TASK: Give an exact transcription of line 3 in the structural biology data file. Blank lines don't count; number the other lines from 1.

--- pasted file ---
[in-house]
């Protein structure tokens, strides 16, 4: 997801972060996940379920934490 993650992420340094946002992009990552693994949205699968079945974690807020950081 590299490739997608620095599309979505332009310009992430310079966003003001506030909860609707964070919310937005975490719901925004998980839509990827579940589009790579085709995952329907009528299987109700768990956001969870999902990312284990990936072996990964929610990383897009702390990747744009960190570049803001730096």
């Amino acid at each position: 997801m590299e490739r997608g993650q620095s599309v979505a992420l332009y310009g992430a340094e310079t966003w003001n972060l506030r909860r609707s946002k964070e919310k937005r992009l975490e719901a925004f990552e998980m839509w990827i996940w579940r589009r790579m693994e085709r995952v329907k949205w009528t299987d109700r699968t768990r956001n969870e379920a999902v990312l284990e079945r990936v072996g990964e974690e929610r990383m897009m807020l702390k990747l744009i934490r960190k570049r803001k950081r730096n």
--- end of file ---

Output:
């Amino acid at each position: 997801m590299e490739r997608g993650q620095s599309v979505a992420l332009y310009g992430a340094e310079t966003w003001n972060l506030r909860r609707s946002k964070e919310k937005r992009l975490e719901a925004f990552e998980m839509w990827i996940w579940r589009r790579m693994e085709r995952v329907k949205w009528t299987d109700r699968t768990r956001n969870e379920a999902v990312l284990e079945r990936v072996g990964e974690e929610r990383m897009m807020l702390k990747l744009i934490r960190k570049r803001k950081r730096n």